Showing posts with label Cecil Kellaway. Show all posts
Showing posts with label Cecil Kellaway. Show all posts

Sunday, 6 April 2014

The Beast from 20,000 Fathoms

Predating the more famous Godzilla by a year and being a major influence on that movie, The Beast from 20,000 Fathoms is a 1953 creature feature that is home to a series of firsts. It was the first movie in history to feature a monster awakened by a nuclear blast and also contains Ray Harryhausen’s first solo special effects work. It spawned a plethora of imitations and ushered the dawn of a golden age for monster movies.

The plot sets a pattern which will sound familiar to anyone who’s seen a creature feature before. Deep inside the Arctic Circle, a team of scientists and military personnel are carrying out a nuclear test. While out collecting samples soon after, physicist Thomas Nesbitt (Paul Christian) is shocked to eye a giant beast, lurking in the icy gloom. Back in New York City no one believes the young scientist but when strange tales come down the Atlantic seaboard towards Gotham, others begin to treat Nesbitt’s claims seriously. Unfortunately they’re too late and the beast makes devastating landfall in the city itself.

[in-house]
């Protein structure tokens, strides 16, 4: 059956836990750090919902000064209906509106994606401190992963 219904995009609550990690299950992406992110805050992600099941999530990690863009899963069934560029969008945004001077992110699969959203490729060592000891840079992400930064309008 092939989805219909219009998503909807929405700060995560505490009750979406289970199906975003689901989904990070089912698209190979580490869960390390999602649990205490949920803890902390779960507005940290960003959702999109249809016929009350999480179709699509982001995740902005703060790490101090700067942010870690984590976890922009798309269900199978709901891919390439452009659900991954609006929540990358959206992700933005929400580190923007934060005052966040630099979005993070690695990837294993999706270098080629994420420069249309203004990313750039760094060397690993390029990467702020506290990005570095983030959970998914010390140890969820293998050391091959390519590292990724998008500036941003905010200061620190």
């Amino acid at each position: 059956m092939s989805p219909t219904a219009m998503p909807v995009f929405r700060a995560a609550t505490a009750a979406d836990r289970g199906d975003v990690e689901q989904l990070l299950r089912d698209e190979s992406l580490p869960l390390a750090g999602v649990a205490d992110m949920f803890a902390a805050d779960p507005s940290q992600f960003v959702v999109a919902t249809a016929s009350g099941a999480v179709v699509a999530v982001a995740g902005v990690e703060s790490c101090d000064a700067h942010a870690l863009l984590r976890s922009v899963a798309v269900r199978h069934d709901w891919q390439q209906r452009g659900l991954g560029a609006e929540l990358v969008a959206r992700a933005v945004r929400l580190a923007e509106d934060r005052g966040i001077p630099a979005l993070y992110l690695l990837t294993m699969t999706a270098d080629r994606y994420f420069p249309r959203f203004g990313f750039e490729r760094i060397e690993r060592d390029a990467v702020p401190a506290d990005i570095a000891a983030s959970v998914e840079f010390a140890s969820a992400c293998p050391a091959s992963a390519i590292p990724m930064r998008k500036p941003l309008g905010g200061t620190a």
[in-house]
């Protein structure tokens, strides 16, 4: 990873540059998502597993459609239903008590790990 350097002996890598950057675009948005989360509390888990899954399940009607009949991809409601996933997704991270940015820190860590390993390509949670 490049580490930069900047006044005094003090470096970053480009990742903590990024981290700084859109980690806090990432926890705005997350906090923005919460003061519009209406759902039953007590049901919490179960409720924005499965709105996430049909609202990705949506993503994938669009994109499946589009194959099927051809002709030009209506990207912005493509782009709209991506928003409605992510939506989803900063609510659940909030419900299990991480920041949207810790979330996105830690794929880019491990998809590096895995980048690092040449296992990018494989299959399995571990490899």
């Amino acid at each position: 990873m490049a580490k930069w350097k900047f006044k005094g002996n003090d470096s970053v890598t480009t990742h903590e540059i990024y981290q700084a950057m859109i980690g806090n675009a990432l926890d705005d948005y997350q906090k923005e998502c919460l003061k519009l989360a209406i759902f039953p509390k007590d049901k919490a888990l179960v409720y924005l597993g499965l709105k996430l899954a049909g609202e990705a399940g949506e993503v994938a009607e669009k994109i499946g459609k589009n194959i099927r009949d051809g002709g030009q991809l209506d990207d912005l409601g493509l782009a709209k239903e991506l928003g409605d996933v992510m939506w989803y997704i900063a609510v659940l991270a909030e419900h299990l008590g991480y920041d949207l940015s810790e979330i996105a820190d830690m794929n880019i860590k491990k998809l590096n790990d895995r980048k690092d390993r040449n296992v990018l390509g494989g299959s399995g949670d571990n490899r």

Sunday, 3 March 2013


Harvey is the film that is often regarded as the one which gave James Stewart his finest performance. I’m fairly new to discovering his talents but it is certainly the finest I’ve seen so far. Harvey is an incredibly sweet and funny film which I’m certain wouldn’t work today. The central character’s innocence and kindness simply wouldn’t sit right in twenty-first century cinema. As sweet as the film is though it is also notable for having a less than favourable view of mental illness and in keeping with Hollywood movies of the time, it depicts the fear and misunderstanding which surrounded illness of the brain although it slightly rectifies its position towards the end.

Elwood P. Dowd (James Stewart) is an overly polite and gentle man who lives with his older sister (Josephine Hull) and niece (Victoria Horne) in their mother’s old house. Despite his amiable personality, charm and kindness, his family are deeply embarrassed by Elwood and try to get him out of the house whenever they have company. The reason for their embarrassment is Elwood’s friend Harvey. Harvey himself is as friendly and polite as Elwood but he happens to be a six foot, three and a half inch invisible white rabbit whom only Elwood can see. After embarrassing Veta (Hull) for the final time, she decides it’s time to institutionalise Elwood.